FIG. 5 is a more detailed flow chart of the process for updating statistics of the magnitude and frequency of a signal being analyzed from FIG. 2 according to an embodiment of the invention;
FIG. 6 is a more detailed flow chart outlining the process from FIG. 2 for determining if the current frequency represents a potential feedback frequency according to an embodiment of the invention; and
- DETAILED DESCRIPTION
FIG. 7 is a more detailed flow chart that shows the process from FIG. 2 of deciding if the decay criterion has been met for a candidate feedback frequency after a test notch filter has been placed according to an embodiment of the invention.
The following discussion is presented to enable a person skilled in the art to make and use the invention. The general principles described herein may be applied to embodiments and applications other than those detailed above without departing from the spirit and scope of the present invention. The present invention is not intended to be limited to the embodiments shown, but is to be accorded the widest scope consistent with the principles and features disclosed or suggested herein.
FIG. 1 shows a block diagram of feedback suppression circuit 101 as typically embodied within a sound amplification system 100 according to an embodiment of the invention. The sound amplification system 100 includes a number of components that may or may not be present in conjunction with the feedback suppression circuit 101. As such, the system described herein with respect to FIG. 1 is for exemplary purposes only and any of the described components need not be present in a feedback suppression circuit 101 formed according to various embodiments of the present invention.
In FIG. 1, the sound amplification system 100 includes a microphone 102 that converts acoustic sound waves into a series of electrical signals, i.e., an analog audio signal. Each electrical signal may then be amplified by a microphone preamplifier 104 and then sent to an Analog-to-Digital Converter (ADC) 106. The ADC 106 converts an analog signal to a digital signal according to known standards and typically converts the analog signal into a digital signal having a bit depth of 24 bits at a sample rate of 48 kHz and higher. As the bit depth and sample rate increase, so does the cost and complexity of the system. As such, an optimal bit depth and sample rate is 24 bits at 48 kHz as is common in today's applications. Other sample rates, such as 96 kHz, and other bit depths, such as 32 bits, may also be used in some applications.
The ADC 108 generates a digital signal, labeled as X1(n), which may then be sent to the feedback control algorithm 120 and analyzed accordingly (described in greater detail below with respect to FIGS. 2-7) to determine if a potential feedback frequency is present in the signal. As a general overview, if a potential feedback frequency is detected, then the feedback control algorithm 120 deploys a test filter 110. The depth and width of the test filter 110 used may be determined by various user parameters through a user interface 122 and the signal X1(n) may be monitored for changes based on the deployment of the test filter 110.
As the feedback control algorithm 120 monitors the signal X1(n) to determine if any decay seen is consistent with the feedback detected, the feedback control algorithm 120 may then deploy a permanent filter via filter bank 108 and the test filter 110 may be removed. The signal Y(n) represents the input signal X1(n) after being filtered by blocks 108 and 110. The signal Y(n) may then be sent to a Digital-to-Analog Converter (DAC) 112 with equivalent parameters to those of the ADC 108. The analog signal may then be amplified by amplifier 114 and converted back to acoustic sound waves by a speaker 116.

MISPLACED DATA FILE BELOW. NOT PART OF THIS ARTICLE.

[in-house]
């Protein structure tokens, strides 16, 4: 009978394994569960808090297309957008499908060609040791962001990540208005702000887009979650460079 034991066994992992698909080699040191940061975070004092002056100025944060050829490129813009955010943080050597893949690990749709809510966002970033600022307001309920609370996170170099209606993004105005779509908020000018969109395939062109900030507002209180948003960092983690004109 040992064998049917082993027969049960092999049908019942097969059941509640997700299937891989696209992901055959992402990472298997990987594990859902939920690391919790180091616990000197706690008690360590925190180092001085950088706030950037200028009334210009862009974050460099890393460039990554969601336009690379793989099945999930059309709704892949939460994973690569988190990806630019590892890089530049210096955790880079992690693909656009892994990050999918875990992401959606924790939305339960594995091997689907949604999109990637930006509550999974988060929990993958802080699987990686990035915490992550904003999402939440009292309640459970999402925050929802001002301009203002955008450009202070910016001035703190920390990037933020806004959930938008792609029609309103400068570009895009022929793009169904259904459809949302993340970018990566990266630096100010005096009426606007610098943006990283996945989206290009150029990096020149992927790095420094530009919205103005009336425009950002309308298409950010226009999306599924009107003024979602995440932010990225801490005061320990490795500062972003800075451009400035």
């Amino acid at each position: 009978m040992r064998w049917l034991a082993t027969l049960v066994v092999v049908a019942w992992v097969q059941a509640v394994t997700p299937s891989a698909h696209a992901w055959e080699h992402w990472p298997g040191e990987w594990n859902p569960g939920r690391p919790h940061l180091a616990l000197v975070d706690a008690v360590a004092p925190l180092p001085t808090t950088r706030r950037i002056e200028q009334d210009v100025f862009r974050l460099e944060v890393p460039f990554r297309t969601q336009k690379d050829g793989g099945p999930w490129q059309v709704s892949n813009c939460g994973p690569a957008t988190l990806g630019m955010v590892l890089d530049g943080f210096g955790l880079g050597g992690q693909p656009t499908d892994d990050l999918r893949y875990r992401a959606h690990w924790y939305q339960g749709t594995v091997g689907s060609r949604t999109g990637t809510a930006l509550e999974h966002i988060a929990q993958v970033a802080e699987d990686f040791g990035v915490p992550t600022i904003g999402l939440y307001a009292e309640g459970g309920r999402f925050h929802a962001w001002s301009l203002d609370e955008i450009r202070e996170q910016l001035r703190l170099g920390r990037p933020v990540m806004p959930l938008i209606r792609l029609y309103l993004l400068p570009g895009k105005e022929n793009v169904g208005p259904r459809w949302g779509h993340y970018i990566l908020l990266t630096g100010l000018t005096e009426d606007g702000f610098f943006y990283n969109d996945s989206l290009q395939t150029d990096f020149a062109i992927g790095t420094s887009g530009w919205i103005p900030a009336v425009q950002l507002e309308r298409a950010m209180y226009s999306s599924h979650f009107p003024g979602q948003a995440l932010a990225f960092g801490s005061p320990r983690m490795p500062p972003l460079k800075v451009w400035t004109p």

Typically, the feedback suppression circuit 101 may be embodied in a rack-mounted unit consistent with audio components of the industry. Alternatively, the feedback suppression circuit 101 may be realized wholly within a computing environment such as a rack mountable computer, a standalone computer, a server computer, a laptop computer, or a desktop computer. Similarly, the user interface 122 me be embodied in a program running on an attached computing environment or computer platform from which users parameters are controlled. Also alternatively, the user interface 122 may be a set of switches configured by a user on an attached piece of hardware.
FIG. 2 is a flow chart of an overview of a method for detecting and suppressing feedback according to an embodiment of the invention. When a signal is received at the feedback suppression circuit 101 (as shown in FIG. 1), and converted to a digital format, this method may be used to detect and suppress feedback in the digital signal stream. The method begins at step 202 as the digital signal stream is received. At step 204, a three-layered Goertzel method is used to identify potential feedback frequencies. This is described in greater detail below with respect to FIG. 4. Then, at step 206, after potential feedback frequencies are identified, these frequencies are monitored for magnitude and bandwidth changes. This is described in greater detail below with respect to FIG. 5. As changes are monitored, the method determines if the identified potential feedback frequencies are actual feedback frequencies at step 208. This is described in greater detail below with respect to FIG. 6. If such is the case, then feedback frequency decay is verified at step 210 and the method ends at step 212. This is described in greater detail below with respect to FIG. 7.